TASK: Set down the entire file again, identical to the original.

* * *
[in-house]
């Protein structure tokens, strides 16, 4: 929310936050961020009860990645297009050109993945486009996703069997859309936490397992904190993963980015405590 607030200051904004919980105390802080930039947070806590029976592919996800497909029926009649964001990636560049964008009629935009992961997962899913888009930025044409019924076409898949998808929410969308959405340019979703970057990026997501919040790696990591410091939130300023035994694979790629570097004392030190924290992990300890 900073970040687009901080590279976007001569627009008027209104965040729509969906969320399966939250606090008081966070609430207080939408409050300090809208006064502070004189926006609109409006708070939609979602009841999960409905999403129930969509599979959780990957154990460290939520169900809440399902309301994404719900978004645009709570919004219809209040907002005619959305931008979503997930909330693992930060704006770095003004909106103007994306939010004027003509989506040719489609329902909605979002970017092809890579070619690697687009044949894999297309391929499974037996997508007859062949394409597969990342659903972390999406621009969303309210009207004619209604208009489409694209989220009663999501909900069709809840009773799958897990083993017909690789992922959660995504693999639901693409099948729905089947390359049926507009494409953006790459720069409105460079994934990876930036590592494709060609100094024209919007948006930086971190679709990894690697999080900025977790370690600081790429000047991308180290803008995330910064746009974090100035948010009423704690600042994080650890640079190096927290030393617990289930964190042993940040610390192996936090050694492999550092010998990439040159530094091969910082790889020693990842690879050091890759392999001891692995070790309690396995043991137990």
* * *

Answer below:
[in-house]
């Protein structure tokens, strides 16, 4: 929310936050961020009860990645297009050109993945486009996703069997859309936490397992904190993963980015405590 607030200051904004919980105390802080930039947070806590029976592919996800497909029926009649964001990636560049964008009629935009992961997962899913888009930025044409019924076409898949998808929410969308959405340019979703970057990026997501919040790696990591410091939130300023035994694979790629570097004392030190924290992990300890 900073970040687009901080590279976007001569627009008027209104965040729509969906969320399966939250606090008081966070609430207080939408409050300090809208006064502070004189926006609109409006708070939609979602009841999960409905999403129930969509599979959780990957154990460290939520169900809440399902309301994404719900978004645009709570919004219809209040907002005619959305931008979503997930909330693992930060704006770095003004909106103007994306939010004027003509989506040719489609329902909605979002970017092809890579070619690697687009044949894999297309391929499974037996997508007859062949394409597969990342659903972390999406621009969303309210009207004619209604208009489409694209989220009663999501909900069709809840009773799958897990083993017909690789992922959660995504693999639901693409099948729905089947390359049926507009494409953006790459720069409105460079994934990876930036590592494709060609100094024209919007948006930086971190679709990894690697999080900025977790370690600081790429000047991308180290803008995330910064746009974090100035948010009423704690600042994080650890640079190096927290030393617990289930964190042993940040610390192996936090050694492999550092010998990439040159530094091969910082790889020693990842690879050091890759392999001891692995070790309690396995043991137990």